MAS’ Chief Fintech Officer on Making Singapore a World Leader in Digital Banking

MAS’ Chief Fintech Officer on Making Singapore a World Leader in Digital Banking

by August 29, 2019
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Over the past couple of years, Singapore has emerged as one of the fintech’s top hotspots in the world. Today, the city state is home to 43% of all fintech companies in Southeast Asia: that’s about 750+ organizations.

Since being appointed chief fintech officer at the Monetary Authority of Singapore (MAS) in 2015, Sopnendu Mohanty has put a particular focus on three key areas: helping financial institutions embrace and adopt digital and technology, enabling fintechs to grow and ink partnerships with banks, and ensuring that the existing talent pool is “re-trained, re-skilled and re-purposed” to meet demand in the new digital economy, he told BFM Breakfast Grille’s Noelle Lim in a recent conversation.

Mohanty cited several major initiatives undertaken by MAS to support fintech development and enable greater collaboration between incumbents and fintechs, including the introduction of the MAS Financial Industry API Register to facilitate API adoption, guidelines on cloud services and electronic know-your-customer (eKYC) technology, as well as the launch of public infrastructures to help banks in their digital journey.

In particular, Mohanty mentioned the API Exchange (APIX) initiative, launched in November 2018 by India’s prime minister Narendra Modi and Singapore’s deputy prime minister Tharman Shanmugaratnam.

APIX, an initiative of the not-for-profit ASEAN Financial Innovation Network (AFIN), intends to be a global, open-architecture platform that supports financial innovation and inclusion in ASEAN and around the world.

A global consortium led by Virtusa – which includes Deloitte, Percipient, and Fidor – was selected by AFIN to develop, implement and operate the APIX platform.

“APIX allows fintechs to put their products on the platform, get banks to test the products online, on the cloud. At the same time, banks can publish their data set and can experiment together on the platform at a fraction of the cost, in a much simpler way,” he explained.

“We are solving in this process the first steps of innovation which is discover, design, and deploy; the proof-of-concept, the pilot of [the services/products] you want to use for your business transformation.”

There are currently more than a hundred fintechs, and 60+ banks from around the world participating in the trial. The production launch of APIX went out last month, Mohanty said in the BFM interview.

“We are in the process of onboarding in a more formal way the banks and fintechs. We hope by mid-November [to be able] to onboard 100 banks and a thousand fintechs,” he said.

“We hope in two years’ time, [APIX will become] the global platform where every jurisdiction participant will be participating, collaborating, testing … It is a collaborative platform from various ecosystems, thanks to donors who are helping to keep the platform.”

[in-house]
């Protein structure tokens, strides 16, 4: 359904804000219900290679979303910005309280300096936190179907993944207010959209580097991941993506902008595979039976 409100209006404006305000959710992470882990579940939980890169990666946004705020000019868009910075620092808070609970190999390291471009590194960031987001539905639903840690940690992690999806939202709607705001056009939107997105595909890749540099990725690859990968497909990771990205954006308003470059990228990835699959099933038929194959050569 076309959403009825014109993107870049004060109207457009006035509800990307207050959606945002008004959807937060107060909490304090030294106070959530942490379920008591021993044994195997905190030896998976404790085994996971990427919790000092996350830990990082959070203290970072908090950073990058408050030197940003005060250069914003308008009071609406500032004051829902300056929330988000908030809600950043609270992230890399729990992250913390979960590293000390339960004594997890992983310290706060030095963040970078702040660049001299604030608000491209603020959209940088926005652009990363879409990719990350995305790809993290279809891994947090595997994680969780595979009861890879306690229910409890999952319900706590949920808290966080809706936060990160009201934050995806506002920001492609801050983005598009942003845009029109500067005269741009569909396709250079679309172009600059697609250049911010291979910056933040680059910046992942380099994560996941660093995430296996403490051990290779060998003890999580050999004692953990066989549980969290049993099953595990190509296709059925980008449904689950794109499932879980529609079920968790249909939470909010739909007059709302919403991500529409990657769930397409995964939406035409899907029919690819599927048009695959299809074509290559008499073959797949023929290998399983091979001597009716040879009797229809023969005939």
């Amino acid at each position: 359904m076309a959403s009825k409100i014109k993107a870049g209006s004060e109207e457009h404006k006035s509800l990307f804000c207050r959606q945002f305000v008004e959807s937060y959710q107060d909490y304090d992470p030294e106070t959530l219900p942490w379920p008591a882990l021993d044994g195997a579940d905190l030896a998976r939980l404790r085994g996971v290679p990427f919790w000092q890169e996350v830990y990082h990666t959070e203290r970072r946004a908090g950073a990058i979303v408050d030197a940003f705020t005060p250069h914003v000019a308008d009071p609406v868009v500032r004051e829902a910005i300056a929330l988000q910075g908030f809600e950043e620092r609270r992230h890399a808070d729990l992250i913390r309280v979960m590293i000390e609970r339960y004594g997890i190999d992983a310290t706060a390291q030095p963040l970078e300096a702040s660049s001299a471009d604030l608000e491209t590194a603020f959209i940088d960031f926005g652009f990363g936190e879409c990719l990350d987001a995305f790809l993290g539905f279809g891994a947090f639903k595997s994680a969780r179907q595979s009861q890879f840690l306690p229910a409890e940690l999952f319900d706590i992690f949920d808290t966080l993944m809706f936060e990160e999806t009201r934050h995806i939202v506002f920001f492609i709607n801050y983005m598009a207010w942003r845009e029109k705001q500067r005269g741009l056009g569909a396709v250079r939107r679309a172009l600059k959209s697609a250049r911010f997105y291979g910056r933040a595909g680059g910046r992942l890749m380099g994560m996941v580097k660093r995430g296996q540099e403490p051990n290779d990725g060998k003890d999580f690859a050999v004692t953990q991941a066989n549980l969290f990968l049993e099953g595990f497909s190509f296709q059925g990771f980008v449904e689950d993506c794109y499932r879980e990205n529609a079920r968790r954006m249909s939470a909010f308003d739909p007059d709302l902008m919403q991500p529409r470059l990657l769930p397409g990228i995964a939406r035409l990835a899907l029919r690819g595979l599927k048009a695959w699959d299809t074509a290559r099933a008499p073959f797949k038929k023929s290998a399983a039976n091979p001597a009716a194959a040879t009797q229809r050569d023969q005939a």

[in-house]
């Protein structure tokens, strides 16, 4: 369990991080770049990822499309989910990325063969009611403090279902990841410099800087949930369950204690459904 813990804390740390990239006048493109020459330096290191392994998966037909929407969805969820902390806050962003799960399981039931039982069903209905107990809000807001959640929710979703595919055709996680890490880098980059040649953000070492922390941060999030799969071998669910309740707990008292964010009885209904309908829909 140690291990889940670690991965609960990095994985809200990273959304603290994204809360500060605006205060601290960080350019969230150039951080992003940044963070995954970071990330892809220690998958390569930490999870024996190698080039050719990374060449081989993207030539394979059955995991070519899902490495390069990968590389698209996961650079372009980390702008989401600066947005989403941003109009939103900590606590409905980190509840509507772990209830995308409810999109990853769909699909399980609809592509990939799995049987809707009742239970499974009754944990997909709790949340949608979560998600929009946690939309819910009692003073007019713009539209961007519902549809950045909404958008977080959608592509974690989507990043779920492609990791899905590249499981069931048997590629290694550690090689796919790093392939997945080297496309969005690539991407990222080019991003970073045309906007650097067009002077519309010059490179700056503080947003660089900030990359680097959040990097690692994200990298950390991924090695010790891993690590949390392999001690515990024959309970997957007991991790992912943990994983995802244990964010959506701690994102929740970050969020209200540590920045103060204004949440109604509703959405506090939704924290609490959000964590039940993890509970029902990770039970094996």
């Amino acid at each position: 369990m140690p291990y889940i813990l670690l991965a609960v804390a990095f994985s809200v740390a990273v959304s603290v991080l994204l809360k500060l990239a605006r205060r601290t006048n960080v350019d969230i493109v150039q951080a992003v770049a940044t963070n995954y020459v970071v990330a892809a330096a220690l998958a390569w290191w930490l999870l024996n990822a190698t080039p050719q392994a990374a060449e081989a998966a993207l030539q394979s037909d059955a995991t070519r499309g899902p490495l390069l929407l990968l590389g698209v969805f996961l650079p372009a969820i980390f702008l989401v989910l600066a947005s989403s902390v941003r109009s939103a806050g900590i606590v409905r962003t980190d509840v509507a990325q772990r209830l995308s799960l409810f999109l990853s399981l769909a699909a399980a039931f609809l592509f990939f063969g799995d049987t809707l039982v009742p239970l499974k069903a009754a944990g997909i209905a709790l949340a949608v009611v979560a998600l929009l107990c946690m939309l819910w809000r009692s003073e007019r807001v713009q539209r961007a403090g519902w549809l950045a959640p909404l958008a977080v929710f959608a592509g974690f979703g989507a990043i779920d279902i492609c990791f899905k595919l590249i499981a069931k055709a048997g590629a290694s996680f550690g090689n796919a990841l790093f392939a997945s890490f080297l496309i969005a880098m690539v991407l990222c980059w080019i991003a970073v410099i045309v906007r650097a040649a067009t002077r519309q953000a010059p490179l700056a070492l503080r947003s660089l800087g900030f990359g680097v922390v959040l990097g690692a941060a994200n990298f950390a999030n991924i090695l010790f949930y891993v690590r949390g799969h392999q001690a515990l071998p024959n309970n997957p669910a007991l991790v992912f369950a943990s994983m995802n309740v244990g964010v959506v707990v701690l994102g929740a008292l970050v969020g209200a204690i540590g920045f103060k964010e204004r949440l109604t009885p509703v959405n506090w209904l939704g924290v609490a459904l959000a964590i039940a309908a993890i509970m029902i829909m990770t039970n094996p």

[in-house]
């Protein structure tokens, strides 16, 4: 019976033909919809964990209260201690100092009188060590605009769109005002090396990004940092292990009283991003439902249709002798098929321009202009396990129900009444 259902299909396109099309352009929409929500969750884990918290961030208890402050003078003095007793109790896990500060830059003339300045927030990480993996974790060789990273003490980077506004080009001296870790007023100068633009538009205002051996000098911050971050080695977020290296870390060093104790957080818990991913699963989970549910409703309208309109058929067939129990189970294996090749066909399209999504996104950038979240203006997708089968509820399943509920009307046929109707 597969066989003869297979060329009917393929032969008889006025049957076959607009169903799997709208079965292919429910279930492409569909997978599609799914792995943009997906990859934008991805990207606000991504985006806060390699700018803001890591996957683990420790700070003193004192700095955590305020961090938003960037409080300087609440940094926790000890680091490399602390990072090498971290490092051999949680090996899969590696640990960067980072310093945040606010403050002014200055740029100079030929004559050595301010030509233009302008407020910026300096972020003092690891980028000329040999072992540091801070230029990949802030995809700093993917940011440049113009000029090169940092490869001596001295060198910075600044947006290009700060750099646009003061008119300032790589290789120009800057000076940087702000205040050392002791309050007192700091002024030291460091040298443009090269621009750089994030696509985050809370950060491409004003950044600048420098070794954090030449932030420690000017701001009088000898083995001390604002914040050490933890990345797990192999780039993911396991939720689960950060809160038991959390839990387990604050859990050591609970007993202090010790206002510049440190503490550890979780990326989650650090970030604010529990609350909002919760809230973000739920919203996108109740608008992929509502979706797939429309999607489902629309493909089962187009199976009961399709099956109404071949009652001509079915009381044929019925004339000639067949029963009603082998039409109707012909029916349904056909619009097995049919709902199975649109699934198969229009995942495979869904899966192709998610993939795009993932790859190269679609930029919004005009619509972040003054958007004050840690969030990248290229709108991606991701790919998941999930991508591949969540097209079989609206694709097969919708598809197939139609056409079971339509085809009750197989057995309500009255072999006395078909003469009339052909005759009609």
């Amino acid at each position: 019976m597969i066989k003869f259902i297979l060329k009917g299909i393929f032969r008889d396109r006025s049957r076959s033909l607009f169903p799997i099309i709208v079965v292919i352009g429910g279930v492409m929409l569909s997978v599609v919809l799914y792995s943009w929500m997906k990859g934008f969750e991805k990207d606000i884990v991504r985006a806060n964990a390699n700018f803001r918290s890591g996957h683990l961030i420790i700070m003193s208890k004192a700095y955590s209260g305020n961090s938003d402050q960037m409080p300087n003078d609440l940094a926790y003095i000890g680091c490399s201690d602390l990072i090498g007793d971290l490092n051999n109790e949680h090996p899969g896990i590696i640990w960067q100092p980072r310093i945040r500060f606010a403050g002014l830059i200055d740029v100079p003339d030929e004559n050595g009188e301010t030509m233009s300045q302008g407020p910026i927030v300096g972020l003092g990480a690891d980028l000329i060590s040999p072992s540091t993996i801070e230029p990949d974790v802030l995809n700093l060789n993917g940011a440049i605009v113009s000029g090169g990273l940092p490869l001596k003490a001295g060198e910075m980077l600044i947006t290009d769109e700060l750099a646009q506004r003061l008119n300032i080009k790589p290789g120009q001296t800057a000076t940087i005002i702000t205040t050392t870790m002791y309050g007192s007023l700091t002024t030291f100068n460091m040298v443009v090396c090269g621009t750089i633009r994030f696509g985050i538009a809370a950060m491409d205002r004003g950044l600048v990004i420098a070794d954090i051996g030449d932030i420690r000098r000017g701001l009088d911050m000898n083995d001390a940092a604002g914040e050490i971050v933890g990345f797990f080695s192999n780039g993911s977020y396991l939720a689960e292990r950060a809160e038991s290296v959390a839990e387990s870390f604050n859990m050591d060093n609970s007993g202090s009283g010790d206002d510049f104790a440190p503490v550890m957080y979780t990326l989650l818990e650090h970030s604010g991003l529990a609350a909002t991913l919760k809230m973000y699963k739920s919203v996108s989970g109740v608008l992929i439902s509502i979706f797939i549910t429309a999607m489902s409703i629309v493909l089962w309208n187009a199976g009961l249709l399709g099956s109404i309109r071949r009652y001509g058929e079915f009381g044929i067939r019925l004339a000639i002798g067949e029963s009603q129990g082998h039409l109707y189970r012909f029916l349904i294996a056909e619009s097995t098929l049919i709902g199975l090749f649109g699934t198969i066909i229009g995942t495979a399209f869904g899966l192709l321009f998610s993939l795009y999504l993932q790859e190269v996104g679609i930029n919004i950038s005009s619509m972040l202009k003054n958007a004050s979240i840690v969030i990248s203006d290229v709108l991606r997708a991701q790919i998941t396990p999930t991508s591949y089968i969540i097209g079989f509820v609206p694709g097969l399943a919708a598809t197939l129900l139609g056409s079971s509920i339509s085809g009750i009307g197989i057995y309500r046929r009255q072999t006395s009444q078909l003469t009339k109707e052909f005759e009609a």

Mohanty said MAS is currently experimenting a new model that’s scheduled to be implemented into APIX by the first quarter of next year.

“We don’t know whether that will be used as a rating but we are looking at a score which would define, kind of benchmark, which ones are the good fintechs,” Mohanty said.

All these initiatives put together have enabled Singapore’s financial institutions to become world leaders in digital banking.

“When you bring all these together, all our local banks have huge advantages with these platforms,” he said. “Today, they can be compared to the best digital banks around the world in terms of adoption of technology, user technology, upgrading their talent, and the ability to use public infrastructure efficiently.”

On the regulatory front, Mohanty said MAS’ recently unveiled virtual banking licenses were “designed to facilitate branchless banking.”

“From a regulatory perspective, [there’s] not much difference [with a regular banking license] … But what it allows is conduct ‘presenceless’ banking. It allows for the opportunity to introduce remote banking.”

The new Payment Services Bill will be effective in November and is set to modernize the whole payment landscape and bring a lot of fintech companies under MAS’ supervision, he said.

But one particularity of the Singapore fintech industry, Mohanty said, is the dominant number of B2B, tech providers, which do not necessarily offer regulated services but rather provide the technology for regulated entities like banks to serve their customers.

“Singapore is home to large B2B fintechs. They don’t need necessarily to be regulated. They are a tech companies that focus on financial services. They’re tech-fin,” Mohanty explained. “So because of the large, dominant B2B nature of Singapore’s fintechs, they (can) operate in several markets as tech providers. If they are fintechs and offering licensed activities, of course they will have to work with a lot of regulators and ensure that they comply with regulations, [in the event that they decide to expand to other Southeast Asian countries.]”

As for his predictions for the future of banking, Mohanty said he expects more banks to adopt the platform mindset, offer a wider range of digital services, and onboard more and more customers remotely.

He added that while today, bigtechs might appear as the biggest threat to the traditional financial services industry, these will likely end up acting as tech providers, delivering the platforms and engine for financial companies and banks to service their customers, rather than pursuing the role of banks themselves.

“There might be a few of them that might be looking for a banking license but most of them will be in the business of helping a regulated entity to do banking,” Mohanty said.

 

Featured image credit: BFM Podcast

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